I am often get asked the question what can improvisers do in between shows and class to get better? One thing I found that helps is to write, or more specifically to journal.
You can work out a lot of stuff on the page that can help you get out of your own way. I have also found writing on regular basis helps me to articulate my ideas, which is a plus if you’re someone who needs to think on your feet on a regular basis.
So, when I heard improviser Matthew Beard was creating an improv journal, I got excited. His new book is called “The Yes And Journal,” and he is currently doing a KickStarter through Aug. 31 to raise money to publish it.
So, this week I asked Matthew if he’d be willing to share his thoughts on how journaling can make you a better improviser. Enjoy!
- Journaling lets you get out of your head and see your thoughts objectively
If you have negative beliefs about yourself during class such as, “I’m not as funny as everyone else,” or “I have no reason to be here,” take the time to write those thoughts down after class. You’ll be amazed at how they will immediately feel false once you see them on paper. Trying to wrestle with these thoughts from the inside is nearly impossible, and will cause most of us to spoil our improv. Instead, take a few minutes to reflect on paper and move on.
- Stream of consciousness journaling is an incredible solo improv exercise
For ten minutes, try writing non-stop. Even if you have to write “I don’t know what to write,” keep going the entire time. This exercise activates your subconscious and forces you to keep making choices. You might be shocked by the creativity that flows when you let go of trying to be right. The key to applying this to improv is to focus your exercises on a purpose, like taking on a point of view, connecting to an emotion, listing a million possible solutions to a made-up problem, etc.
- Journaling can help us connect with ourselves and our scene partners
I’ve journaled after almost every workshop or show I’ve ever been in — reflecting on how I felt during each scene/exercise and why that might be. When I felt great, journaling helps me remember my choices and appreciate my scene partner’s work. When I felt bad, journaling helps me see that experience in the third person and connect with why I felt that way without ego. With this practice, fear of failure disappears and you can connect more fully.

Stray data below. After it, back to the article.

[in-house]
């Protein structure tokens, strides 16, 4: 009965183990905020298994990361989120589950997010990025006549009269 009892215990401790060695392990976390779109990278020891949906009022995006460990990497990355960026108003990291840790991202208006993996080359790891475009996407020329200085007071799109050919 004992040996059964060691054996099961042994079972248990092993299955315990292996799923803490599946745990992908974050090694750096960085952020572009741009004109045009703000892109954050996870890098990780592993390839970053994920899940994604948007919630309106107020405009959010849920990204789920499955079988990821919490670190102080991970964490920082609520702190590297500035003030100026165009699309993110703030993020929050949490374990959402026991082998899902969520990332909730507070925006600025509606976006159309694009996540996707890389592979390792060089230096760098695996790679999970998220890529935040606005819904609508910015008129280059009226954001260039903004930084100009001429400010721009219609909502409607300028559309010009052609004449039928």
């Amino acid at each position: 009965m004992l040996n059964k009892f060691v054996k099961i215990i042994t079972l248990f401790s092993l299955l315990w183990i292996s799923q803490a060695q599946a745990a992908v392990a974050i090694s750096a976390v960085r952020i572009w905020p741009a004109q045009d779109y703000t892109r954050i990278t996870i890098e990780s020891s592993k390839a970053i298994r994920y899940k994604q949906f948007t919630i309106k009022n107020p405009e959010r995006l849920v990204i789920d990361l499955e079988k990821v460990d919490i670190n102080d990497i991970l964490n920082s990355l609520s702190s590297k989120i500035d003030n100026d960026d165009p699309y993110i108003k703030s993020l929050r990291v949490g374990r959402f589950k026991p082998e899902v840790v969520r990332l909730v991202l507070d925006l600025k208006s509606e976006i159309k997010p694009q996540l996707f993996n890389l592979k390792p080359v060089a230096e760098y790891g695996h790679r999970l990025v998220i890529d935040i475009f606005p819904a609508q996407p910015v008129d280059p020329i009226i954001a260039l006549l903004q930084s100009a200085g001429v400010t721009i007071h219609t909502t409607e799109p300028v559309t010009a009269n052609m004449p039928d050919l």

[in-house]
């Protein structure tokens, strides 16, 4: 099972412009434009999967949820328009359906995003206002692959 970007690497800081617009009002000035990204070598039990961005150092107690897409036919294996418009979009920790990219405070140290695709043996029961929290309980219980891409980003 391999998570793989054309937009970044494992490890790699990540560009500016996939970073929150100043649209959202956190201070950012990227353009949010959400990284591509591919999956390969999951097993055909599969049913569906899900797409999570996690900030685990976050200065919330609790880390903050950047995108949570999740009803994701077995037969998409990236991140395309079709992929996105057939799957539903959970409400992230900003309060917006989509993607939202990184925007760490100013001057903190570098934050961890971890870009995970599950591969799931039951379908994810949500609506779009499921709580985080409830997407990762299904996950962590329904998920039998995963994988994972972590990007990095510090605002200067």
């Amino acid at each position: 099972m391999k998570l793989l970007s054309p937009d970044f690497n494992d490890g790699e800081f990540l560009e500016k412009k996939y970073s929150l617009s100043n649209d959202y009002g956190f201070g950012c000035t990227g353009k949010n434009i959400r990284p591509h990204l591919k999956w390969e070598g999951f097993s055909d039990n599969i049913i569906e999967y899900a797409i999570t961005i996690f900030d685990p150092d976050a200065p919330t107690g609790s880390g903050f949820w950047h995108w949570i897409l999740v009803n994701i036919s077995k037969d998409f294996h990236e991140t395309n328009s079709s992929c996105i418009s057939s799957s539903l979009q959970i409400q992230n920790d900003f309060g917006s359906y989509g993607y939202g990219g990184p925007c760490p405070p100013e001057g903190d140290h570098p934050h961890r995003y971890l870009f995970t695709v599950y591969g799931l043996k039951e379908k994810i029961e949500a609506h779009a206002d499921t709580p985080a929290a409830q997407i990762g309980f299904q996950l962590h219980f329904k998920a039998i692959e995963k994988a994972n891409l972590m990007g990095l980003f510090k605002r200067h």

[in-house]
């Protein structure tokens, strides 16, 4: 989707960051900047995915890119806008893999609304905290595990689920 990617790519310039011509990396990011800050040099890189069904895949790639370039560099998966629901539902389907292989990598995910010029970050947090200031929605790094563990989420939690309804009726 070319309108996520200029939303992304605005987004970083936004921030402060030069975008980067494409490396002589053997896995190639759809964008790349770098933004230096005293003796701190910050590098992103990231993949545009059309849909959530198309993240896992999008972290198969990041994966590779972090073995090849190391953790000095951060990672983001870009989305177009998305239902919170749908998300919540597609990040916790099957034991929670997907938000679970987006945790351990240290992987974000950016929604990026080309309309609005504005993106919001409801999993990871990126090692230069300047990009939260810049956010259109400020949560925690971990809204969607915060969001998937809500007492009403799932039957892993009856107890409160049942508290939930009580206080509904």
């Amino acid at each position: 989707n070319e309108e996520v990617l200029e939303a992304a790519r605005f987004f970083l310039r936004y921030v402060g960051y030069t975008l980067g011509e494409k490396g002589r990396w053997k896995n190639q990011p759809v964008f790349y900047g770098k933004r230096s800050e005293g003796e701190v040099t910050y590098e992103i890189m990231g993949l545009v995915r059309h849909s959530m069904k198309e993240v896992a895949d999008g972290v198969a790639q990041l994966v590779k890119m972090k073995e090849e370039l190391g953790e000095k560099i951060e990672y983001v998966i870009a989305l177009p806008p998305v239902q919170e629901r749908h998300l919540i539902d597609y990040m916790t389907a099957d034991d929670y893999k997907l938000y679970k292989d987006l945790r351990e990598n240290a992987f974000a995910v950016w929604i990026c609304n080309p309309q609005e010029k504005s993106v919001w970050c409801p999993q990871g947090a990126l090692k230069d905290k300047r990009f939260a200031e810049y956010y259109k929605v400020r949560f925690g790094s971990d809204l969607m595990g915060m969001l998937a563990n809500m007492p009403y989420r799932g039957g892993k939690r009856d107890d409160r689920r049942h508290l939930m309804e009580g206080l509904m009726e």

- It can help us slow down and get real on stage
Not everyone understands their own emotions. If you’re the kind of improviser who wants to be able to go to real places on stage, first you have to be able to understand where those feelings and points of view come from. Before you try to improvise characters on stage with emotions and opinions as dynamic as your own, it might be worth trying to answer the hard questions in your own life. Who hurt you more than anyone else? Whose love do you crave the most? How do you respond to pain? How do you internalize love? Answering questions like these as specifically and honestly as possible on paper will help you understand the impulses of your characters and feel safe playing them.
- Mindfulness journaling is an exercise in being present
Journaling can also be an exercise in quieting your thoughts by focusing on the present moment. Mindful writing can be as simple as making a list of what you can see, hear, and feel right now. “I hear birds chirping outside my window,” “I see paint chipping on the edge of my desk,” etc. This kind of relaxation and present-focus is good for improv and good for mental health in general. Believe me, it works.